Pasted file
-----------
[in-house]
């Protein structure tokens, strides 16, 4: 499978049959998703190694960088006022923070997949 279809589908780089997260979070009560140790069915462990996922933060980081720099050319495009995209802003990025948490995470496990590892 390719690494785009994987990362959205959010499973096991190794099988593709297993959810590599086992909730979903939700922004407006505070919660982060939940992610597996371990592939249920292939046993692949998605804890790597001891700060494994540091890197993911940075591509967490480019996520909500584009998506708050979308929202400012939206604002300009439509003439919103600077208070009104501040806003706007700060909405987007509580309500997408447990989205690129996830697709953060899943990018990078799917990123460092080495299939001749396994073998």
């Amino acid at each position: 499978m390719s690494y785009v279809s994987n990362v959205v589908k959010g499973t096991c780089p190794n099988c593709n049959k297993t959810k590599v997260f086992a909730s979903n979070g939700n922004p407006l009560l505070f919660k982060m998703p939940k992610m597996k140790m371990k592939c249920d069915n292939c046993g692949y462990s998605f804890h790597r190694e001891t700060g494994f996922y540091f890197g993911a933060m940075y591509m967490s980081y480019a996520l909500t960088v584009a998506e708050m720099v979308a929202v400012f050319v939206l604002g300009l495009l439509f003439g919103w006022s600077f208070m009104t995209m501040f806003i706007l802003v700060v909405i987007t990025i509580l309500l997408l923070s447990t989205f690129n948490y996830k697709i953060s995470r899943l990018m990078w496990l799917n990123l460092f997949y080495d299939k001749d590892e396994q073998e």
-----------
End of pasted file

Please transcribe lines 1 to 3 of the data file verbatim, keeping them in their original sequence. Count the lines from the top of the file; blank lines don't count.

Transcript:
[in-house]
């Protein structure tokens, strides 16, 4: 499978049959998703190694960088006022923070997949 279809589908780089997260979070009560140790069915462990996922933060980081720099050319495009995209802003990025948490995470496990590892 390719690494785009994987990362959205959010499973096991190794099988593709297993959810590599086992909730979903939700922004407006505070919660982060939940992610597996371990592939249920292939046993692949998605804890790597001891700060494994540091890197993911940075591509967490480019996520909500584009998506708050979308929202400012939206604002300009439509003439919103600077208070009104501040806003706007700060909405987007509580309500997408447990989205690129996830697709953060899943990018990078799917990123460092080495299939001749396994073998």
């Amino acid at each position: 499978m390719s690494y785009v279809s994987n990362v959205v589908k959010g499973t096991c780089p190794n099988c593709n049959k297993t959810k590599v997260f086992a909730s979903n979070g939700n922004p407006l009560l505070f919660k982060m998703p939940k992610m597996k140790m371990k592939c249920d069915n292939c046993g692949y462990s998605f804890h790597r190694e001891t700060g494994f996922y540091f890197g993911a933060m940075y591509m967490s980081y480019a996520l909500t960088v584009a998506e708050m720099v979308a929202v400012f050319v939206l604002g300009l495009l439509f003439g919103w006022s600077f208070m009104t995209m501040f806003i706007l802003v700060v909405i987007t990025i509580l309500l997408l923070s447990t989205f690129n948490y996830k697709i953060s995470r899943l990018m990078w496990l799917n990123l460092f997949y080495d299939k001749d590892e396994q073998e």